ASHAWAY — By a single vote, members of the Ashaway Fire District defeated a resolution that would have authorized the district to allocate $50,000 from its general fund for the Ashaway Ambulance Association. The vote at Thursday’s annual meeting was 13 to 12.
The money would have been used to hire second and third shift personnel, which would have allowed the ambulance corps to offer evening and nightime service, which it cannot currently provide.
The fire district and the ambulance association are separate entities, and the proposed allocation would have been a precedent. Fire Commissioner Mike Williams said the priority for both entities, howerver, was saving lives.
“The fire district feels that it’s somewhat our responsibility to take care of the taxpayers, the people who live in our district,” he said.
But Williams’ argument wasn’t enough to persuade a majority of members to support the resolution, and some said they worried that the district would end up having to fund the association every year.
On July 23, the Hopkinton Town Council will discuss releasing grants it has withheld from the association, $10,000 for 2017-18 and the entire $50,000 allocated for 2018-19. The town budgeted but did not release the funds, citing the association’s ongoing management problems. Those issues now appear to have been resolved.
Council member Barbara Capalbo and council Vice President Thomas Buck, both of Ashaway, have been acting as liaisons between the association and the council. Capalbo said the final two conditions of the 10 that the council had set for releasing the funds had now been met.
Capalbo explained that in June, association Treasurer Eric Perrin had submitted a business plan and nepotism policy.
“Those were handed in to the council and reviewed,” she said. “Those will be on the agenda.”
The association has struggled financially in recent years, and while the grants from the town will keep it running, they will not be enough to enable the corps to expand its service.
Fire district officials said they were stunned by the vote.
“I’m surprised, because they’re jeopardizing their own safety,” Hopkinton Fire Chief Ronnie Sposato said. “This was a good thing for the public. I don’t know why they would deny this. It was only going to help them directly.”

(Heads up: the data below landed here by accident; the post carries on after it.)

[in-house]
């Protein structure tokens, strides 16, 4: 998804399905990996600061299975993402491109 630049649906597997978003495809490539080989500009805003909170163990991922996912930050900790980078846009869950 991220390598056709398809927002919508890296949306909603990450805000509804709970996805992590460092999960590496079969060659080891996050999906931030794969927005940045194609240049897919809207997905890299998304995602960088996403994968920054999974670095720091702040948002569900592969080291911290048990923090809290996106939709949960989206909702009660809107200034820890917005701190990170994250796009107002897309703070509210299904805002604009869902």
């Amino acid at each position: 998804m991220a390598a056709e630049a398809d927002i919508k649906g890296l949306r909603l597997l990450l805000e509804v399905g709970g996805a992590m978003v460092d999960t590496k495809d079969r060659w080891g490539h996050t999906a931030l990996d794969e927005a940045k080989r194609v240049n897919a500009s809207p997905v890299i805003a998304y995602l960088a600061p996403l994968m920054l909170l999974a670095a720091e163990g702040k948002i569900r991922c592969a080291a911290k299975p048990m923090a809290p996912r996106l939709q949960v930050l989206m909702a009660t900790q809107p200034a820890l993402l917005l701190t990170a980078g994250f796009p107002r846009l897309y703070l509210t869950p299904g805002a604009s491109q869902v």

Williams was at a loss for words.
“I don’t know what to say,” he said as he quickly left the room. “I don’t know.”
Scott Bill Hirst, who has voiced concerns about funding the ambulance association and voted against the resolution, said the provision of ambulance service was the responsibility of the town, not the fire district.
“I’m really concerned,” he said. “The whole town has to look at ambulance service in the town, specifically when you have two ambulance corps that certainly work together, but you have a situation where people in Ashaway such as myself, when I pay my property taxes, I’m also supporting Hope Valley.
He was referring to the Hope Valley ambulance squad. “It’s a question of the fire districts getting involved in the ambulance service when traditionally, the funding has come from the Town of Hopkinton for both ambulance corps,” Hirst said.
The budget passed without prolonged discussion. The 2018-19 operating budget is $465,000 and the capital improvement budget is $105,000, for a total of $570,000. Five resolutions also passed, including the allocation of $45,000 a year for five years for leasing 26 new new breathing apparatus and $30,000 to replace the chief’s vehicle.
Standing outside the fire house after the meeting, fire commissioner Robert Greene said he was shocked by the vote.
“Do you know how rare this is?” he said. “Normally, phone calls are made, and that room would normally be full of firemen and ambulance corps. They could pass anything they want. This was rare. I’ve never seen this, where the taxpayers outvoted the fire department.”